HARARE, Zimbabwe -- Zimbabweans going to the movies had to watch a tame version of "Fifty Shades of Grey" after censors ordered an edit of the film adaption of the bestselling erotic novel. Now the film has been removed by movie distributors who say the edits hack away too much of the story.
The censors demanded that erotic scenes from the R-rated drama be deleted before it is shown in the southern African country.
"There are scenes in the film that are just too indecent to be shown to the public," said Isaac Chiranganyika, the Board of Censors secretary, on Friday. The film based on EL James' book of the same name, explores themes of bondage and domination.
Movie theaters in Zimbabwe were allowed to show a censored version of the film. While most theaters had agreed to run the chopped-up version during its Valentine's Day premier, all of them have now removed the film, representatives of Ster Kinekor, a local film distribution company, said.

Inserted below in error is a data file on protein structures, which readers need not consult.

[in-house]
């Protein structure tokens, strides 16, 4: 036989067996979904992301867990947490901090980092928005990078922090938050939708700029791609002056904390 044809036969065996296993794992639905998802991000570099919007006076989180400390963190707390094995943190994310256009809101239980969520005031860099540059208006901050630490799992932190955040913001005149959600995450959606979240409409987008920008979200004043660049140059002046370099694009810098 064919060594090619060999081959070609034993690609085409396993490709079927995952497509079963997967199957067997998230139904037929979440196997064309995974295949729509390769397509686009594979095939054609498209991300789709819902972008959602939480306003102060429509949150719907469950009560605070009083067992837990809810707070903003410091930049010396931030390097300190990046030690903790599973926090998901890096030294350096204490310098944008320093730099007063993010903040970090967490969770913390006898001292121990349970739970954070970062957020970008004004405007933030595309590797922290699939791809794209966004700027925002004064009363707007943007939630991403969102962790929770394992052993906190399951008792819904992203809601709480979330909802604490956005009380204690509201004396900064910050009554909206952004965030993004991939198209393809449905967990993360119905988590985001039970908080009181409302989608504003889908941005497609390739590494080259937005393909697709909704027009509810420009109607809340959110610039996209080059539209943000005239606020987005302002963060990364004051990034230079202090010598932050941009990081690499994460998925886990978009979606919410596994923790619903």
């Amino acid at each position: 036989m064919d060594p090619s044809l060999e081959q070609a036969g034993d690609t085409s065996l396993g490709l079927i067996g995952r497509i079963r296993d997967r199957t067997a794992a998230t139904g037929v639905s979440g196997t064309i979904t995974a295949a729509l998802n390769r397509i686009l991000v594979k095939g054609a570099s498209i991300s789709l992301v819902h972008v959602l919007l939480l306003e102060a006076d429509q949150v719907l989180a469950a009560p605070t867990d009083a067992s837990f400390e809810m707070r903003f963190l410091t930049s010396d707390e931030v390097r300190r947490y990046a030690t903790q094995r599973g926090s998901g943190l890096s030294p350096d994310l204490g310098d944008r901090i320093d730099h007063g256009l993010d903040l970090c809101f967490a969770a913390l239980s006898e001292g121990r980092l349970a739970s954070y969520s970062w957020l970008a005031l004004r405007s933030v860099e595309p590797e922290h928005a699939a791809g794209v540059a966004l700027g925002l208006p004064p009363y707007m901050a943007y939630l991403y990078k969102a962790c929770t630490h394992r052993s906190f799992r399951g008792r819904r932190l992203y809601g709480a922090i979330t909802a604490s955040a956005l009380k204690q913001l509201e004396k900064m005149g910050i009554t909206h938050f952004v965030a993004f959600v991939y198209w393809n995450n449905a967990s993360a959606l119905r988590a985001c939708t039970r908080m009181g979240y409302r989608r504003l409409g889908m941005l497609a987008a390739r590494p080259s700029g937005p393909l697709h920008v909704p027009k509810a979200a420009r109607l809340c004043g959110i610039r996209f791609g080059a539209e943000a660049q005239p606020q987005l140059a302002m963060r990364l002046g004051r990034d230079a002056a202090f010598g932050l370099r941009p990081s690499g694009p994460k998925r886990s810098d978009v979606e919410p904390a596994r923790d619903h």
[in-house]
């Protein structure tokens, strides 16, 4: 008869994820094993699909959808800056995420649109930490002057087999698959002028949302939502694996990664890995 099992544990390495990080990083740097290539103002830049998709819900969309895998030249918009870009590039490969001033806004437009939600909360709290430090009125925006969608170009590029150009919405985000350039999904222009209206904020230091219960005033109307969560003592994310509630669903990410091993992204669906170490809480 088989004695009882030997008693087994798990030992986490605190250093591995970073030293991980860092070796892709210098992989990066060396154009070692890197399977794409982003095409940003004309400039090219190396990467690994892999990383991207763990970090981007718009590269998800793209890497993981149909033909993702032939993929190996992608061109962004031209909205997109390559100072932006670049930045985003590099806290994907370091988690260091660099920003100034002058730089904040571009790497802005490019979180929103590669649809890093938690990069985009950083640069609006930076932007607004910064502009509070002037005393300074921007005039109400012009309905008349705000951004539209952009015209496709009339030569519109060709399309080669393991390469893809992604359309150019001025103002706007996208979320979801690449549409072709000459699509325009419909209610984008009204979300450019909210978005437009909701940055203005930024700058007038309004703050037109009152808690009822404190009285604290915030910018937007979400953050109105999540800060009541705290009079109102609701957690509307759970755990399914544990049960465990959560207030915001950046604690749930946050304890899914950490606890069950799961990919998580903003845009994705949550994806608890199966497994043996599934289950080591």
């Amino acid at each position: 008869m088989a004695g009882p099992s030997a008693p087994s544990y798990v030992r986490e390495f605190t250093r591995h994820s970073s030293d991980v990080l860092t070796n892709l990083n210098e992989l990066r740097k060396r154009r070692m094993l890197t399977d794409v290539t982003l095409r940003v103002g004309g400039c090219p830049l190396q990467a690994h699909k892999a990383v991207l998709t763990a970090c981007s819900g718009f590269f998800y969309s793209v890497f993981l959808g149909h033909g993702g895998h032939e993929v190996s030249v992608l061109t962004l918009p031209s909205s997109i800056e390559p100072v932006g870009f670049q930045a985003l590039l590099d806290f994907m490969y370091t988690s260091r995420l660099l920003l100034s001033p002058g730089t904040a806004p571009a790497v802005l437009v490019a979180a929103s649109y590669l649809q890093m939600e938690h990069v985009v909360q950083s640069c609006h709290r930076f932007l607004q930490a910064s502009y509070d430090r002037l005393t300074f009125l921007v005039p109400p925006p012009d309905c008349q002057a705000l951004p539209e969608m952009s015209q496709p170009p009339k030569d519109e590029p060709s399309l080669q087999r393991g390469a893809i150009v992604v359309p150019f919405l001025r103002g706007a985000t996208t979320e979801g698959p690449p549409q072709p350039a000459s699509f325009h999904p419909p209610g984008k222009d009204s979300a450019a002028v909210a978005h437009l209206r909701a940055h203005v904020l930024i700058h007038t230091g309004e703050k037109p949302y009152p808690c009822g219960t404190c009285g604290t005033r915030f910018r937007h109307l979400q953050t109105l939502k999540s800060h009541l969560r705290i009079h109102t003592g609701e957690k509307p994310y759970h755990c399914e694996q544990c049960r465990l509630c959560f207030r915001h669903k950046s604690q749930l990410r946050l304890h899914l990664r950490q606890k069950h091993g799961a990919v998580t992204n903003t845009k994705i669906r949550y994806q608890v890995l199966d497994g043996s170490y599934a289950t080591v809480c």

"It was felt that heavy censorship would compromise the integrity of the film," the Sam Levy Village shopping center said on its Facebook page. The center's movie theater refused to screen "Fifty Shades of Grey" from the start because of the censorship board's demands.
Zimbabwean artists and filmmakers have regularly criticized the board's decisions to censor works that were seen as too erotic, violent or political. The board's chairman, Heya Malaba, 95, has been uncompromising about erotic movie scenes in the past.
For those who want to watch the whole film, pirated copies should soon be available on city street corners.
"I just have to wait a week or so and I will be buying 'Fifty Shades of Grey' for $1 from the vendors," said Harare resident Stam Zengeni. "So no problem."
The erotic drama sizzled in its debut, earning an estimated $81.7 million from 3,646 theaters in its first three days, distributor Universal Pictures said.
The book version of "Fifty Shades" has been banned in libraries in at least three states -- Wisconsin, Georgia and Florida -- as well as parts of Brazil. Several countries, including Kenya, have nixed the big-screen version.